The purpose of the Healthy Brothers/Healthy Sisters (HBHS) project was to reduce the impact of substance abuse and/or HIV/AIDS among African American males and females, aged 18-24. HBHS provided the following services to the target population: educational sessions, substance use disorder, HIV, hepatitis, and sexually transmitted disease screenings, HIV rapid testing, substance abuse treatment/relapse prevention supported by contingency management, and strengths-based case management.
Two goals guided the project:
- To improve access to substance abuse, HIV/AIDS, hepatitis, sexually transmitted infection, and mental health screening, testing, and treatment services for African American males and females aged 18-24 at highest risk for Substance Use Disorders and HIV/AIDS.
- To enhance substance abuse treatment services for the target population through the provision of culturally competent and evidence-based practices.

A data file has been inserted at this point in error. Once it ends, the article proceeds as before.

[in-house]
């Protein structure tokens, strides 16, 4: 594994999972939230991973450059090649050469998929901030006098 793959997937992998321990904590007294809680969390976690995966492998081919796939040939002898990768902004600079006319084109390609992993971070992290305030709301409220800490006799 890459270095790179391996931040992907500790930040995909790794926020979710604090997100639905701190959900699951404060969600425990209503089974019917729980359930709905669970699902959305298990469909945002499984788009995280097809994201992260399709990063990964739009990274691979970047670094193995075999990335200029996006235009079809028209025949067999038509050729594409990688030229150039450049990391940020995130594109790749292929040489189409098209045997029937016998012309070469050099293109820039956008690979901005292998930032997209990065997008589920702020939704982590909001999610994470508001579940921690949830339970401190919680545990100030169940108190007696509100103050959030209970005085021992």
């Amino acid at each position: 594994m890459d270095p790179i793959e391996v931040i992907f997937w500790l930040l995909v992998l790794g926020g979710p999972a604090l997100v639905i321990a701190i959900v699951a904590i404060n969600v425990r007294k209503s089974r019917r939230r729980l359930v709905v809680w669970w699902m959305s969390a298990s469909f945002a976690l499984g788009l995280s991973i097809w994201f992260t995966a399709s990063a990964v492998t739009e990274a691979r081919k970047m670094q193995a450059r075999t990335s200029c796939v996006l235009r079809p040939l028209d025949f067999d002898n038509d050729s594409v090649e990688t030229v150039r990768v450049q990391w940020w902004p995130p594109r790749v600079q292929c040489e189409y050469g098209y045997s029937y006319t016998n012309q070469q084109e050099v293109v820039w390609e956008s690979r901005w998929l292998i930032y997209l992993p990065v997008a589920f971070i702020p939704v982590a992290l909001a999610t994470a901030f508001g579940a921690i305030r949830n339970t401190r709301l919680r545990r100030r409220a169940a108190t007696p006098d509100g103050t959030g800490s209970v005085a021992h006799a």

Consumers who completed a follow-up interview after six months showed a significant decrease in days of alcohol use (p = 0.012), as well as in days of illegal drug use (p = 0.001). Marijuana use was most prevalent for this population, and days of marijuana use (p = 0.001) were also significantly lower at follow-up.
Between October 1, 2008, and September 30, 2014, strengths-based case management was provided to 394 participants. On average, case managers made 1.93 referrals (SD = 2.99) per client with consumers completing (and confirmed) 1.59 referrals (SD = 2.61). The greatest needs among participants included issues related to employment, transportation, and HIV testing.
Jo Ann Ford